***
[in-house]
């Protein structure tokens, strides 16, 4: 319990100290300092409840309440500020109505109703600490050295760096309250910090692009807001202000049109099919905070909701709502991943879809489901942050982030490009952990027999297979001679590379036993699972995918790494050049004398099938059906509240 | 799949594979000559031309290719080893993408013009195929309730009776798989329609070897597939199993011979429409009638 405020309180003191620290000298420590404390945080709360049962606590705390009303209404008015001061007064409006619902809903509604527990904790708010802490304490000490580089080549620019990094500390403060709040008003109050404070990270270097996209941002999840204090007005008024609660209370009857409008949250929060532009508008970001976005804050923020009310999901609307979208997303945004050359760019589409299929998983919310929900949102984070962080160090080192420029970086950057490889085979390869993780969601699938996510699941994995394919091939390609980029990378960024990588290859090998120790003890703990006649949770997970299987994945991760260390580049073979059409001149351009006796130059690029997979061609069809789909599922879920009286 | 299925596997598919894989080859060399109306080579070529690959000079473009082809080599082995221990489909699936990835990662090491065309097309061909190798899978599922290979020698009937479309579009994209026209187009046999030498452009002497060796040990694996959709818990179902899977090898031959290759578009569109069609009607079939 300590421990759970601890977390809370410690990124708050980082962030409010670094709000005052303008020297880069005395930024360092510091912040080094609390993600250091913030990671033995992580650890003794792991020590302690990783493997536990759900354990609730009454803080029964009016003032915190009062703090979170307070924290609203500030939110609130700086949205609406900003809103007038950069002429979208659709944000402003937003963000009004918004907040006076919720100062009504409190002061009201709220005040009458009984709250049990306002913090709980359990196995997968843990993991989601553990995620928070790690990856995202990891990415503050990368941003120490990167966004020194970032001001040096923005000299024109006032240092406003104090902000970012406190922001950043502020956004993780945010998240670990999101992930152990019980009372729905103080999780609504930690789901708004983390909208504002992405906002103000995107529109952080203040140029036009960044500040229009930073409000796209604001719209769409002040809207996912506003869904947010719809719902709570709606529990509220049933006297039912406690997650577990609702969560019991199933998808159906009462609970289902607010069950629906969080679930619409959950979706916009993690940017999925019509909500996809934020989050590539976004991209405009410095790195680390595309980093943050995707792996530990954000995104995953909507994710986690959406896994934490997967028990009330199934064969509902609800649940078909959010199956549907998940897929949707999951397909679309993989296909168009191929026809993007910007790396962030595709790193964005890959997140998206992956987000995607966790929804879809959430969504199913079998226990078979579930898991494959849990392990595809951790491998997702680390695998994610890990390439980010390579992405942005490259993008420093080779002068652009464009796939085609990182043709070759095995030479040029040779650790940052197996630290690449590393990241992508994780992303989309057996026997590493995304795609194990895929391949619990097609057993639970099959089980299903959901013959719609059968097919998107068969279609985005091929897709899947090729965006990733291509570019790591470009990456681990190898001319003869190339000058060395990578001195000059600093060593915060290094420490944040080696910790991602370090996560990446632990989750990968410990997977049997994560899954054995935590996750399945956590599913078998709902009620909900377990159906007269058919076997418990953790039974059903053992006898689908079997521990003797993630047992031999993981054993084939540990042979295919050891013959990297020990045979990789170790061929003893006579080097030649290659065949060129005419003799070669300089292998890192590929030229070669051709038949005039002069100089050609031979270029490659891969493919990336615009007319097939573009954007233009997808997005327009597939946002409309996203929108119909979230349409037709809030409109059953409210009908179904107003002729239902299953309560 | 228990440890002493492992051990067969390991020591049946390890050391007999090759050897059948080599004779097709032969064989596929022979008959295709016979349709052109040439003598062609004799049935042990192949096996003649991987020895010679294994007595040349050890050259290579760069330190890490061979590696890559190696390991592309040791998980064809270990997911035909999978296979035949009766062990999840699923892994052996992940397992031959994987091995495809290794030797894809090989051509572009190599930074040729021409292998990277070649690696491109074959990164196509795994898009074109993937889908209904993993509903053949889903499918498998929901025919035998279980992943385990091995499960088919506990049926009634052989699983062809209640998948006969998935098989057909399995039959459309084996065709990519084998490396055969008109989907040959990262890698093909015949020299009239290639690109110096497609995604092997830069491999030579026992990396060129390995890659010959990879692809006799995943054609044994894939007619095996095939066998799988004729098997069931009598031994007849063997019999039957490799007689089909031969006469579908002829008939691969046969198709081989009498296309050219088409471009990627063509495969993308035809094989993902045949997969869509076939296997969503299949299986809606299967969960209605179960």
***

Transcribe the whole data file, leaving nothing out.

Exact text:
[in-house]
């Protein structure tokens, strides 16, 4: 319990100290300092409840309440500020109505109703600490050295760096309250910090692009807001202000049109099919905070909701709502991943879809489901942050982030490009952990027999297979001679590379036993699972995918790494050049004398099938059906509240 | 799949594979000559031309290719080893993408013009195929309730009776798989329609070897597939199993011979429409009638 405020309180003191620290000298420590404390945080709360049962606590705390009303209404008015001061007064409006619902809903509604527990904790708010802490304490000490580089080549620019990094500390403060709040008003109050404070990270270097996209941002999840204090007005008024609660209370009857409008949250929060532009508008970001976005804050923020009310999901609307979208997303945004050359760019589409299929998983919310929900949102984070962080160090080192420029970086950057490889085979390869993780969601699938996510699941994995394919091939390609980029990378960024990588290859090998120790003890703990006649949770997970299987994945991760260390580049073979059409001149351009006796130059690029997979061609069809789909599922879920009286 | 299925596997598919894989080859060399109306080579070529690959000079473009082809080599082995221990489909699936990835990662090491065309097309061909190798899978599922290979020698009937479309579009994209026209187009046999030498452009002497060796040990694996959709818990179902899977090898031959290759578009569109069609009607079939 300590421990759970601890977390809370410690990124708050980082962030409010670094709000005052303008020297880069005395930024360092510091912040080094609390993600250091913030990671033995992580650890003794792991020590302690990783493997536990759900354990609730009454803080029964009016003032915190009062703090979170307070924290609203500030939110609130700086949205609406900003809103007038950069002429979208659709944000402003937003963000009004918004907040006076919720100062009504409190002061009201709220005040009458009984709250049990306002913090709980359990196995997968843990993991989601553990995620928070790690990856995202990891990415503050990368941003120490990167966004020194970032001001040096923005000299024109006032240092406003104090902000970012406190922001950043502020956004993780945010998240670990999101992930152990019980009372729905103080999780609504930690789901708004983390909208504002992405906002103000995107529109952080203040140029036009960044500040229009930073409000796209604001719209769409002040809207996912506003869904947010719809719902709570709606529990509220049933006297039912406690997650577990609702969560019991199933998808159906009462609970289902607010069950629906969080679930619409959950979706916009993690940017999925019509909500996809934020989050590539976004991209405009410095790195680390595309980093943050995707792996530990954000995104995953909507994710986690959406896994934490997967028990009330199934064969509902609800649940078909959010199956549907998940897929949707999951397909679309993989296909168009191929026809993007910007790396962030595709790193964005890959997140998206992956987000995607966790929804879809959430969504199913079998226990078979579930898991494959849990392990595809951790491998997702680390695998994610890990390439980010390579992405942005490259993008420093080779002068652009464009796939085609990182043709070759095995030479040029040779650790940052197996630290690449590393990241992508994780992303989309057996026997590493995304795609194990895929391949619990097609057993639970099959089980299903959901013959719609059968097919998107068969279609985005091929897709899947090729965006990733291509570019790591470009990456681990190898001319003869190339000058060395990578001195000059600093060593915060290094420490944040080696910790991602370090996560990446632990989750990968410990997977049997994560899954054995935590996750399945956590599913078998709902009620909900377990159906007269058919076997418990953790039974059903053992006898689908079997521990003797993630047992031999993981054993084939540990042979295919050891013959990297020990045979990789170790061929003893006579080097030649290659065949060129005419003799070669300089292998890192590929030229070669051709038949005039002069100089050609031979270029490659891969493919990336615009007319097939573009954007233009997808997005327009597939946002409309996203929108119909979230349409037709809030409109059953409210009908179904107003002729239902299953309560 | 228990440890002493492992051990067969390991020591049946390890050391007999090759050897059948080599004779097709032969064989596929022979008959295709016979349709052109040439003598062609004799049935042990192949096996003649991987020895010679294994007595040349050890050259290579760069330190890490061979590696890559190696390991592309040791998980064809270990997911035909999978296979035949009766062990999840699923892994052996992940397992031959994987091995495809290794030797894809090989051509572009190599930074040729021409292998990277070649690696491109074959990164196509795994898009074109993937889908209904993993509903053949889903499918498998929901025919035998279980992943385990091995499960088919506990049926009634052989699983062809209640998948006969998935098989057909399995039959459309084996065709990519084998490396055969008109989907040959990262890698093909015949020299009239290639690109110096497609995604092997830069491999030579026992990396060129390995890659010959990879692809006799995943054609044994894939007619095996095939066998799988004729098997069931009598031994007849063997019999039957490799007689089909031969006469579908002829008939691969046969198709081989009498296309050219088409471009990627063509495969993308035809094989993902045949997969869509076939296997969503299949299986809606299967969960209605179960």